The death of famous gossip columnist Liz Smith this week started me thinking (always a dangerous endeavor for me) about newspaper columnists, not just gossip columnists, but all the columnists through the years who were such an important mainstay of the daily newspapers.
The really great ones, the big shots, have mostly gone the way of the great newspapers; died and resting in some ink-stained heaven above the clouds, or maybe holding court in a small dark bar just down the way from the pearly gates.
One such columnist I remember was James Bacon; a longtime syndicated Hollywood columnist and reporter whose career covering the film capital began in the late 1940s with the Associated Press. I used to read Bacon in the old Los Angeles Herald-Examiner, the Hearst owned LA daily. He wrote for that paper from 1968 to 1986.
Earl Wilson was another favorite, who wrote from New York but was syndicated throughout the country. Wilson had a down to earth style and was widely known as a fair and honest reporter who double-checked any news items before running them in his column. Whenever he referred to his wife Rosemary in his column he would call her my B.W. (beautiful wife). Wilson covered the Manhattan nightlife scene for almost 50 years.
The very first columnist I ever read was another Herald Express (and later Herald Examiner) writer by the name of Bill Kennedy who billed himself "Mr. L.A." in his column. My father, who was an avid reader of Kennedy's, first introduced me to his column as a kid. He wrote some very cleaver, funny and spirited columns, in particular I recall his bebop take on "The Night Before Christmas" and Goldilocks and the three bears. Sadly, time has almost completely erased old Mr. L.A. from the newspaper pages of yesterday. You can't even locate any information on him on the Internet.
There is plenty to be found on James Bacon, however, thanks to two gossip books he published in the 1970's. It was no secret that drinking played a big part in Bacon's Hollywood years, as he vividly retold in his books, "Hollywood Is a Four Letter Town" and "Made in Hollywood." Bacon frequently hung out at the bar of places like "The Cock and Bull" on the Sunset Strip, a favorite watering hole of stars such as Errol Flynn and Robert Mitchum to get his juicy tidbits of gossip. I even saw him there once myself when I went in for a bit of refreshment.
Bacon often drank vodka with Joan Crawford at her home in Brentwood. "Joan," he wrote in "Made in Hollywood," "is the only person, male or female, I know who can sip straight vodka and tell you what proof it is." Of course back in those days gaining access to the hottest stars in Hollywood was relatively simple.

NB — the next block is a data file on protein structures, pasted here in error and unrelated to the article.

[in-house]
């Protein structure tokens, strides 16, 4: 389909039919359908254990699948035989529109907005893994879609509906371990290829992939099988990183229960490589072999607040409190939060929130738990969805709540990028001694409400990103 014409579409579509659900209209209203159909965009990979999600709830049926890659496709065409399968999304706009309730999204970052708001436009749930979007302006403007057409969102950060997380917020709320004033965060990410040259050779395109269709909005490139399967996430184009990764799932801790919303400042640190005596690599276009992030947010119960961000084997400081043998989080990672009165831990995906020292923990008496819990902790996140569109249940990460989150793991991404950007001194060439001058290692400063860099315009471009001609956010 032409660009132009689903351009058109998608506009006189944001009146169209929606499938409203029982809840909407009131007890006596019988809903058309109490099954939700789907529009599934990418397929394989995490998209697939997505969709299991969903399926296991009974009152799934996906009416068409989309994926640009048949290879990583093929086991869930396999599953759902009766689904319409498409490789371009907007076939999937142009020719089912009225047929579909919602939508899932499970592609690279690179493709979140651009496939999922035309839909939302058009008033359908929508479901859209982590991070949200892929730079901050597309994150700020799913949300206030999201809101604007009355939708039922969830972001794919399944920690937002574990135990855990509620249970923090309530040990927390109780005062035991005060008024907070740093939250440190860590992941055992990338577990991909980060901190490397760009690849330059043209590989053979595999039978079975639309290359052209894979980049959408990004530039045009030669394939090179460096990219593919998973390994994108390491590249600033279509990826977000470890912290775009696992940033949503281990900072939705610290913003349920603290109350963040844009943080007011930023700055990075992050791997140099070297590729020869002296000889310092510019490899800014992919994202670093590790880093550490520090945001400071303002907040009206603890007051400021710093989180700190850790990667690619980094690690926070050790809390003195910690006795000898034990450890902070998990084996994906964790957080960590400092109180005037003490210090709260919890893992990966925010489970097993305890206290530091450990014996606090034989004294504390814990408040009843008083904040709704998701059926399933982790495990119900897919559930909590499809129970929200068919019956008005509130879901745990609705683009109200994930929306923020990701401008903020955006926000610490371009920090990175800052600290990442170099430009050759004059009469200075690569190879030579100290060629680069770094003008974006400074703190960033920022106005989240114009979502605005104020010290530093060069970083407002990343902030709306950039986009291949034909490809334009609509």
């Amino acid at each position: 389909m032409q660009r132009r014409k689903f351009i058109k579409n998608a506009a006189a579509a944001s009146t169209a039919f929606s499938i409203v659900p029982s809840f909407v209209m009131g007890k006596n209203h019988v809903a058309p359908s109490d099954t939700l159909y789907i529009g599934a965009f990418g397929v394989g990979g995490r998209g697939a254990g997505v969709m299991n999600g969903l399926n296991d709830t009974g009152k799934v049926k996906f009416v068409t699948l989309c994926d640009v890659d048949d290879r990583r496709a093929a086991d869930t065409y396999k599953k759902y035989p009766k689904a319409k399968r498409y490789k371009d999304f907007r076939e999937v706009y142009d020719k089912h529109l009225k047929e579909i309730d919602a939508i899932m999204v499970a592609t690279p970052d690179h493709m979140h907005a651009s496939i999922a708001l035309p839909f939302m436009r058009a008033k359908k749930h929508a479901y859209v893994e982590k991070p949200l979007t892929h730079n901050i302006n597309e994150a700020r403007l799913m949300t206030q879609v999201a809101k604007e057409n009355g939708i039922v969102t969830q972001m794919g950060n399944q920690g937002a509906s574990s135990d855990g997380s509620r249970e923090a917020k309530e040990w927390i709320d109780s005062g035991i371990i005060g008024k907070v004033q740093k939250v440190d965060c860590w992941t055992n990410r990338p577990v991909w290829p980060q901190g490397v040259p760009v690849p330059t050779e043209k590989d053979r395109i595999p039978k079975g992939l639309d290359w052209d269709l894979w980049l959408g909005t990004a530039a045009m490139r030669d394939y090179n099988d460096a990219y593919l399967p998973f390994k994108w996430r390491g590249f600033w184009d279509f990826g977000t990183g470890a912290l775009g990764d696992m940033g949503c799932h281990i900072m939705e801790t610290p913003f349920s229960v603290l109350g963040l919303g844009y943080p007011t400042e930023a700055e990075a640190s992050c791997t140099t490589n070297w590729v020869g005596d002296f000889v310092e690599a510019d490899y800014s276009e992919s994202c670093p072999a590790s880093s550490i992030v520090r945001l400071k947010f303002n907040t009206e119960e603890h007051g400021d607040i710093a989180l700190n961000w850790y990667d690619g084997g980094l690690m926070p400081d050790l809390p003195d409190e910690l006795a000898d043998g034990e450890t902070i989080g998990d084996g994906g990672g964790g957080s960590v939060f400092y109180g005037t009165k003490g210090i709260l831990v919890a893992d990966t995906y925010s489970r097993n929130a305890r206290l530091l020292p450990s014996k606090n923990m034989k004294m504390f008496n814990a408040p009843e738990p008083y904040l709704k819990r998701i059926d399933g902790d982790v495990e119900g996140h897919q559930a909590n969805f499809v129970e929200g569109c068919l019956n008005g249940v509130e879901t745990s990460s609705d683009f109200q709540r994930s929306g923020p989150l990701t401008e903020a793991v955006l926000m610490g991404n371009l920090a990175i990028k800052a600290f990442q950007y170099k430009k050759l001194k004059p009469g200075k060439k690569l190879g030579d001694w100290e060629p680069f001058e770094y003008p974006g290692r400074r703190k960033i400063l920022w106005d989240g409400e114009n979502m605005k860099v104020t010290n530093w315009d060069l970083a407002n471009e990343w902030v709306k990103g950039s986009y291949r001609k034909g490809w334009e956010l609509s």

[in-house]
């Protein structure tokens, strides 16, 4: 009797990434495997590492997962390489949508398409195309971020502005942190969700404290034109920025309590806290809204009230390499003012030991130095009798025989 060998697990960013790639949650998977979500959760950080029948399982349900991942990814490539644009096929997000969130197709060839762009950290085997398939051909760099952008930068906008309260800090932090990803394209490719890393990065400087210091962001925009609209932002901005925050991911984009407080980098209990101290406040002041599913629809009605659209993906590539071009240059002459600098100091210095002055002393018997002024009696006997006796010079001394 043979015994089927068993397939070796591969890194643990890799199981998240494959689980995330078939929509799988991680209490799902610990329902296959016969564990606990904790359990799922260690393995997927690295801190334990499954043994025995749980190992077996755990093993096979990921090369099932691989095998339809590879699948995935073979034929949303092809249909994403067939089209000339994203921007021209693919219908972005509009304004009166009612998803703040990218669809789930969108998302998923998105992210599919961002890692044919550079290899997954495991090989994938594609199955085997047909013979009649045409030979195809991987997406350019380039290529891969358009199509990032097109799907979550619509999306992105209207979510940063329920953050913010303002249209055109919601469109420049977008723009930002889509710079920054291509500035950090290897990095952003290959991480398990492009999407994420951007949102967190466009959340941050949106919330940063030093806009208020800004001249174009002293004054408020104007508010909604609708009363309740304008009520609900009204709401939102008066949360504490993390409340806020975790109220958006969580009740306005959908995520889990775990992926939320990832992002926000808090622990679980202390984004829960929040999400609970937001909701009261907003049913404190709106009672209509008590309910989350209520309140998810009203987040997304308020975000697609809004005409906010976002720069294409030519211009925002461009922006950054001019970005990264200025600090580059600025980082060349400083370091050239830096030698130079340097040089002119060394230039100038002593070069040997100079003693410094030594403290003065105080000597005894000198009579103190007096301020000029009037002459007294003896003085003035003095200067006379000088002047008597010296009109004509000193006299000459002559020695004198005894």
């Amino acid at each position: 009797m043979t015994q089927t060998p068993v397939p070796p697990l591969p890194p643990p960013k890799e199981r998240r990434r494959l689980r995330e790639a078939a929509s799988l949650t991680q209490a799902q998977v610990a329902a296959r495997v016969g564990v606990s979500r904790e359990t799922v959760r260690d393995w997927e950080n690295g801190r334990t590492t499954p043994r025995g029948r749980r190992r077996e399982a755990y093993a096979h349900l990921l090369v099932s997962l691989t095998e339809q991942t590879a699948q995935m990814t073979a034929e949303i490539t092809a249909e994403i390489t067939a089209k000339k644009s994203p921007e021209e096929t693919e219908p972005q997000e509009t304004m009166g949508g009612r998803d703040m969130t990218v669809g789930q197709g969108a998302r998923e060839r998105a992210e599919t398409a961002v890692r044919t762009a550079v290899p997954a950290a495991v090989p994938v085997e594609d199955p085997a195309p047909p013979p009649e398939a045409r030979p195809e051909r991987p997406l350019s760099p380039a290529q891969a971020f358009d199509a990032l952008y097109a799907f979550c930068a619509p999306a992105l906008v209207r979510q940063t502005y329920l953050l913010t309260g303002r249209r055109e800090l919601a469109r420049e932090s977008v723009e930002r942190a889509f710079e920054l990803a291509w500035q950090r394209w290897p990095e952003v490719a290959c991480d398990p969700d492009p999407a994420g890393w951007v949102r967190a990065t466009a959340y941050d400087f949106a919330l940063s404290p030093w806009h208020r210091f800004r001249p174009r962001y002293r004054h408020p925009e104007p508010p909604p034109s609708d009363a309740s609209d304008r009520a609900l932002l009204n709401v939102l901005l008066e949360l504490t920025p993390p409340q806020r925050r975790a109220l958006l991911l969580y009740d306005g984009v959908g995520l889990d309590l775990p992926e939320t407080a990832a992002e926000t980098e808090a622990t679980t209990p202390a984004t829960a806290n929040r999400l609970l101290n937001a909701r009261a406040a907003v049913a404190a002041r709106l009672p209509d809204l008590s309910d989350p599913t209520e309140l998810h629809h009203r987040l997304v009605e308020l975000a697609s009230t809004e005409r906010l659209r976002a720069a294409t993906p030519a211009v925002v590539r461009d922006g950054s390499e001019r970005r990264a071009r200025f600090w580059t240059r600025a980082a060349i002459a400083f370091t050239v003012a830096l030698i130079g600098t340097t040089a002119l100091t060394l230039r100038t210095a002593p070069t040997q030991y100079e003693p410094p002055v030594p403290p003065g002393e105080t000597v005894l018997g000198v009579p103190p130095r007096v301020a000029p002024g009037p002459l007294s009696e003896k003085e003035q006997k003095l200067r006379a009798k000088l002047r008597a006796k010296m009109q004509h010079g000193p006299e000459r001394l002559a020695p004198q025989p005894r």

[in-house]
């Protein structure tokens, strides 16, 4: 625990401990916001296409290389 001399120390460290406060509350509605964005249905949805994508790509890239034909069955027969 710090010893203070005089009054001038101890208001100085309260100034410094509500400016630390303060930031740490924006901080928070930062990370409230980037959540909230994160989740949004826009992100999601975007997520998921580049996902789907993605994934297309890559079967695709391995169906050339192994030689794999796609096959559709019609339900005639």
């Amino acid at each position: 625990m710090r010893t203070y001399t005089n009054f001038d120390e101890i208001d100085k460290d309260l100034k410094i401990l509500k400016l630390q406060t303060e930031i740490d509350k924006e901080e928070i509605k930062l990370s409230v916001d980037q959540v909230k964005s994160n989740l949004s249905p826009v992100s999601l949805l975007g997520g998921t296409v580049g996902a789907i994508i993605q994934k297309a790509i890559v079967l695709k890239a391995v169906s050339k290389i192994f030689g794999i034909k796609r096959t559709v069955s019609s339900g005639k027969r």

"It was so much easier back in the `50s, the end of the golden era," Bacon told The Los Angeles Times in 1991. "Stars loved the press and the press loved stars. You'd go out to the studio and sit down with [ Clark] Gable and [ Spencer] Tracy and people like that, you'd have a column in a minute. You didn't have to deal that much with press agents." And it was a lot more fun in those days, he said, "because every studio was a big family." James Bacon died in 2010 at the age of 96.
Some other great columnists included Walter Winchell, Lucius Beebe, Damon Runyon, Drew Pearson, Ed Sullivan, Heywood Broun, Ring Lardner, William Safire, Red Smith, Jack Anderson, Jimmy Breslin, Jim Murray and Jack Smith. There are so many others, as well as the great editorial and sports cartoonists I could name beginning with Thomas Nast and including the likes of Willard Mullin, Herblock, and Karl Hubenthal.
These people made our newspapers interesting, fun to read, and exciting. The features were the hook that kept people coming back to buy papers day after day, week after week. After all, without the wonderful columnists and the comic strips and the editorial cartoons, the only thing the papers had to offer us was dry news and dopey ads.
We can still get the dry news and dopey ads over the Internet and on T.V. but I miss the wit, the words, and the intimacy of those great hard-boiled newspaper columnists of yesteryear.